Work ethics is critical to the success of the organization. Work ethics is defined differently in relation to organization and the larger environmental factors. In countries such as Kuwait, religious work ethics plays a critical role in the general functioning of the organization. According to the general operations manager of ex DHL Kuwait, applying Islamic-based professional, ethical values greatly influenced the organizational businesses processes such as job performance, commitment, profitability as well as corporate social responsibility. In fact, Islamic values greatly influenced employees’ performances, commitment, and profitability, which in turn increased the competitive advantage of the firm.
Moreover, according to the manager, Islamic based professional, ethical values are highly practiced in order to realize positive returns as well as relations with the stakeholders. The manager asserted that over 75% of the organization’s practices are related to Islamic values. Moreover, ethical values based on the expectations and cultures of society are critical for the success of the organization.
The brief background of the manager
The interviewee is the general manager and Chief Operations Officer (COO) of ex DHL Kuwait in charge of operations with over three hundred employees under his supervision. The COO has been with the firm for over fifteen years and has overseen various changes in the business processes of the organization. The operations manager holds a postgraduate diploma in human resources management and a master’s degree in operations management. Besides, the COO has vast experience in various business processes. Moreover, the COO has held various leadership positions in the organization and has been part of various changes that have taken place in the organization. The COO has been involved in the establishment of cultural values and moral frameworks that form the current ethical codes of conduct of the firm.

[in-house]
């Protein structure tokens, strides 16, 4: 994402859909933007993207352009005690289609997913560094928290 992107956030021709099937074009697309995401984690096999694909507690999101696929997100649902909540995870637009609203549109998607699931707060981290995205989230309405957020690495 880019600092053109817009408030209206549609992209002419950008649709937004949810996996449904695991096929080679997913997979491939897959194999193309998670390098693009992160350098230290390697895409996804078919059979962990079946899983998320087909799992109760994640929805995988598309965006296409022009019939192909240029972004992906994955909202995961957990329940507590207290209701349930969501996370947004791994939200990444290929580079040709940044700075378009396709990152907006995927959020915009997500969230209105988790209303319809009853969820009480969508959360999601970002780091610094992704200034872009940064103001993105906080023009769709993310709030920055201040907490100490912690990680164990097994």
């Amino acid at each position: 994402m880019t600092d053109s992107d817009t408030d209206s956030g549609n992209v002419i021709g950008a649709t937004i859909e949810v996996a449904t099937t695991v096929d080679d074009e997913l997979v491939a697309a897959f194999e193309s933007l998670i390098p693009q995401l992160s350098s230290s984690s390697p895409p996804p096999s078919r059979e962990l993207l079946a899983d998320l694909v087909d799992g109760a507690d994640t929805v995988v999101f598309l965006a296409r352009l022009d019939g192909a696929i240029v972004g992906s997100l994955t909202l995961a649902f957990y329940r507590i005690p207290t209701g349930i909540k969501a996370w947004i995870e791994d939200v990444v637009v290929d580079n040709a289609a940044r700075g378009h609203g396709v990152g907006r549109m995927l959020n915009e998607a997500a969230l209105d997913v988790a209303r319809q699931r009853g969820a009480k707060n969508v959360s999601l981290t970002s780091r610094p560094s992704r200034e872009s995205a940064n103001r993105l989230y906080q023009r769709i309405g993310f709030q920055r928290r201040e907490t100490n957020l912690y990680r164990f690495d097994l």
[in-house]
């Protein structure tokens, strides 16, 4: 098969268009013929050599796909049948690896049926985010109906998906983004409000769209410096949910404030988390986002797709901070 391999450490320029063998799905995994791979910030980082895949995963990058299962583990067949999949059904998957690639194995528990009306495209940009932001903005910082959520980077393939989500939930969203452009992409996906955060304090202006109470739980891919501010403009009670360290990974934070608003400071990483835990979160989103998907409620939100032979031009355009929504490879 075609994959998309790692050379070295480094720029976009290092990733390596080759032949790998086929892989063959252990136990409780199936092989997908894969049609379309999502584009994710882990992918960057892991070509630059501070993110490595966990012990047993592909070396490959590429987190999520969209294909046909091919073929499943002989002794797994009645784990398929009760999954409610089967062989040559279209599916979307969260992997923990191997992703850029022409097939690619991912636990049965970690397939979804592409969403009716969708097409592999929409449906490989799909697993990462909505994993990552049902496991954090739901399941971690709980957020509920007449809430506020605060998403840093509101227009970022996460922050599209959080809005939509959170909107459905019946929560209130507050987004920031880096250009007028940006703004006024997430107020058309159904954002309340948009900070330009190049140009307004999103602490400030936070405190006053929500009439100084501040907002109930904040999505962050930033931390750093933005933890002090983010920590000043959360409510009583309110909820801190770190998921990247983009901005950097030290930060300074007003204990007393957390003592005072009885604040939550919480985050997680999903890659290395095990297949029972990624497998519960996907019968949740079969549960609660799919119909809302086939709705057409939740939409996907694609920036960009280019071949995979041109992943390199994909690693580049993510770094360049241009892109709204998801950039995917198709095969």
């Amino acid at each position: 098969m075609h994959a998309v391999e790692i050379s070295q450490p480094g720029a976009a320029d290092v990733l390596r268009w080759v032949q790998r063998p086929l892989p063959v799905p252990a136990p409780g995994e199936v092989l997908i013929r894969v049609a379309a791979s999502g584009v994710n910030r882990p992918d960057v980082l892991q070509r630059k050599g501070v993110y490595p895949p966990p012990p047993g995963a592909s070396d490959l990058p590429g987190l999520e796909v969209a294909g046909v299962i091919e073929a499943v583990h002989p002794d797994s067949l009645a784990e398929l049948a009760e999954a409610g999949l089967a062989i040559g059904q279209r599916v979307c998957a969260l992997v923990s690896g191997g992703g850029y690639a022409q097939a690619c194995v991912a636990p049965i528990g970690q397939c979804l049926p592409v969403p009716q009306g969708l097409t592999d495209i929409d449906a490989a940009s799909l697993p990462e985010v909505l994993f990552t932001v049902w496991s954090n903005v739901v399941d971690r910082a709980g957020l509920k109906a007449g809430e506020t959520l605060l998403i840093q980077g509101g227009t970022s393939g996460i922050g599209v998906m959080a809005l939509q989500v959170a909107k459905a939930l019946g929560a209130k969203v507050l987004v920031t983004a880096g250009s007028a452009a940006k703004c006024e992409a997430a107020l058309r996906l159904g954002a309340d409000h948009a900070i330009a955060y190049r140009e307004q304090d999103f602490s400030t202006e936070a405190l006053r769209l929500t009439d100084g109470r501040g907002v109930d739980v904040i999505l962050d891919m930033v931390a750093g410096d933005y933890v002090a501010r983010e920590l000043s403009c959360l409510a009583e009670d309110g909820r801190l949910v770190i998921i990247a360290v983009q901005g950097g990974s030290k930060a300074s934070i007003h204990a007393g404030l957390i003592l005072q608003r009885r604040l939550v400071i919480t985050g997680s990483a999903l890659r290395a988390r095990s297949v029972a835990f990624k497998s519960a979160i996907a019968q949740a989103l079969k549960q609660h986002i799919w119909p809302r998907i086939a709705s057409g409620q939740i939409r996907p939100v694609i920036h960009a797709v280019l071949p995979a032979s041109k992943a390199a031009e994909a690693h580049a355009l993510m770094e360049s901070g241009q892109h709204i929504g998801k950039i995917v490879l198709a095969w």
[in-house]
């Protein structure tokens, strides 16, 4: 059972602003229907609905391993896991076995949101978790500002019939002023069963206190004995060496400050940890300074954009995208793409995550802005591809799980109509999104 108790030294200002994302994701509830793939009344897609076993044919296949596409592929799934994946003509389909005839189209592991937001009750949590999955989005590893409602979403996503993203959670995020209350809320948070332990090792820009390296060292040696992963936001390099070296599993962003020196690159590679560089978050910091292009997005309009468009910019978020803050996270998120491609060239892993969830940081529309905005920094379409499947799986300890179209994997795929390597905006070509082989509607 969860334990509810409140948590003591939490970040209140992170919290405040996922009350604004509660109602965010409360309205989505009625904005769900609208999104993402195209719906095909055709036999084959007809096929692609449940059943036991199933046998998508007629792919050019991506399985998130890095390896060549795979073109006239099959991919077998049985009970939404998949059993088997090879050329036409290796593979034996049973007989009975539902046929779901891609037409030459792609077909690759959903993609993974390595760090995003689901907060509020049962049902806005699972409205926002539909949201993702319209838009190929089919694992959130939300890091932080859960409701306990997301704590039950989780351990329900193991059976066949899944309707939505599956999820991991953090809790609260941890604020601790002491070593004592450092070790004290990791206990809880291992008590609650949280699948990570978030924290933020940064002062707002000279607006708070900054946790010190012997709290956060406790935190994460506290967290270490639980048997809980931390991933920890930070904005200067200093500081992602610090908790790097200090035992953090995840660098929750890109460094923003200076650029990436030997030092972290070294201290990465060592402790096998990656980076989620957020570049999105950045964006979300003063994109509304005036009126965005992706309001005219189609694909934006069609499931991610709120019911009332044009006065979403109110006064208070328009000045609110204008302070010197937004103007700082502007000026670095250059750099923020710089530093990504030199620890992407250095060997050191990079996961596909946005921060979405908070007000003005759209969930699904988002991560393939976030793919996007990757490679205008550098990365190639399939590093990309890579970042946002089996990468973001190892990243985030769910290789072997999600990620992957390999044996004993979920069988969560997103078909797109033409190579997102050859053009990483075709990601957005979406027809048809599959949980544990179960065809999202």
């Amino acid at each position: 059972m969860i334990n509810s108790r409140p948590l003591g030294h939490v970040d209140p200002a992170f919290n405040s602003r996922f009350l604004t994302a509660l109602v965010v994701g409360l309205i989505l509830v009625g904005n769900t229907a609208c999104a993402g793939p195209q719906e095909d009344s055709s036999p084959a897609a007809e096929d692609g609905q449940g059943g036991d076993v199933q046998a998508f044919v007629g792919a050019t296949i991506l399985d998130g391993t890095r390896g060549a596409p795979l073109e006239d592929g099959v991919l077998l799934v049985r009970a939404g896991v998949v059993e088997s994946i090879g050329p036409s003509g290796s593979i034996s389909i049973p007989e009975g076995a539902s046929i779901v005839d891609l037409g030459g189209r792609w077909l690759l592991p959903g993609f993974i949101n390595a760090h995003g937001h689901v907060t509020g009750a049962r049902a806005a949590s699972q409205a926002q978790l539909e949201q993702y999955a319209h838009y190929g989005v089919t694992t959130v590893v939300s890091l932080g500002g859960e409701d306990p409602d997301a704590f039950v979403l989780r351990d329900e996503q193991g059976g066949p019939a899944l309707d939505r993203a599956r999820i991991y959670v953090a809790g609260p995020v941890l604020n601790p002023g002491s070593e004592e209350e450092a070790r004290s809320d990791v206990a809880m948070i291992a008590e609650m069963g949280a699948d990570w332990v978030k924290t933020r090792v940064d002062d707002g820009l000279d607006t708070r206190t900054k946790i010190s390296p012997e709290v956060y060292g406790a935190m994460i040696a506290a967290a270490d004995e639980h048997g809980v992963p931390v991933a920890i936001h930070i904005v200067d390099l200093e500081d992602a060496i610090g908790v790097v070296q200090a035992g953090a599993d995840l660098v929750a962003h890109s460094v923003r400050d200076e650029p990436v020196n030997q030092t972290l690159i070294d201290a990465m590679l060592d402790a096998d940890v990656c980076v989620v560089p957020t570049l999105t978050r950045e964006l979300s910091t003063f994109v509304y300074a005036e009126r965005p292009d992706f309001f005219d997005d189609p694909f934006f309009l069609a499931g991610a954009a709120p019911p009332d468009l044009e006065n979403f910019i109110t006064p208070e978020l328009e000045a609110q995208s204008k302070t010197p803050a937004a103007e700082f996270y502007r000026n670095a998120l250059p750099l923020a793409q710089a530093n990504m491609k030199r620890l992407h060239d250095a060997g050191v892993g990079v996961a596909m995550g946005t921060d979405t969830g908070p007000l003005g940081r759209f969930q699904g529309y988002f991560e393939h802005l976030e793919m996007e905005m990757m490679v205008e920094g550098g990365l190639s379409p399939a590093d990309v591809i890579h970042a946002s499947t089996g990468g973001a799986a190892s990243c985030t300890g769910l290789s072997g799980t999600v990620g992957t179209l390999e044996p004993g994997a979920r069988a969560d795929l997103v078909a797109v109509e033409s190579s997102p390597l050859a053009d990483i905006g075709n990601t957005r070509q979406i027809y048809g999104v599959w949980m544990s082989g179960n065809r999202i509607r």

The findings of the questionnaire
According to the findings, the manager agreed that observing religious values improved job performance in the organization. In addition, the manager agreed that even if the organization’s returns were to be affected negatively, some ethical behaviors should be observed within the organization. Similarly, the manager strongly agreed that applying ethical work values is likely to enhance employees’ job performance. Moreover, ethical behaviors are recognized and rewarded in the organization. However, the manager was moderate in terms of encouraging employees to practice Islamic business ethics while performing their tasks. The manager’s moderate agreement is in line with Al-Owaihan and Ali (2008) assertions that employees are free to practice their respective religious practices so long as their actions are within the standard code of conduct.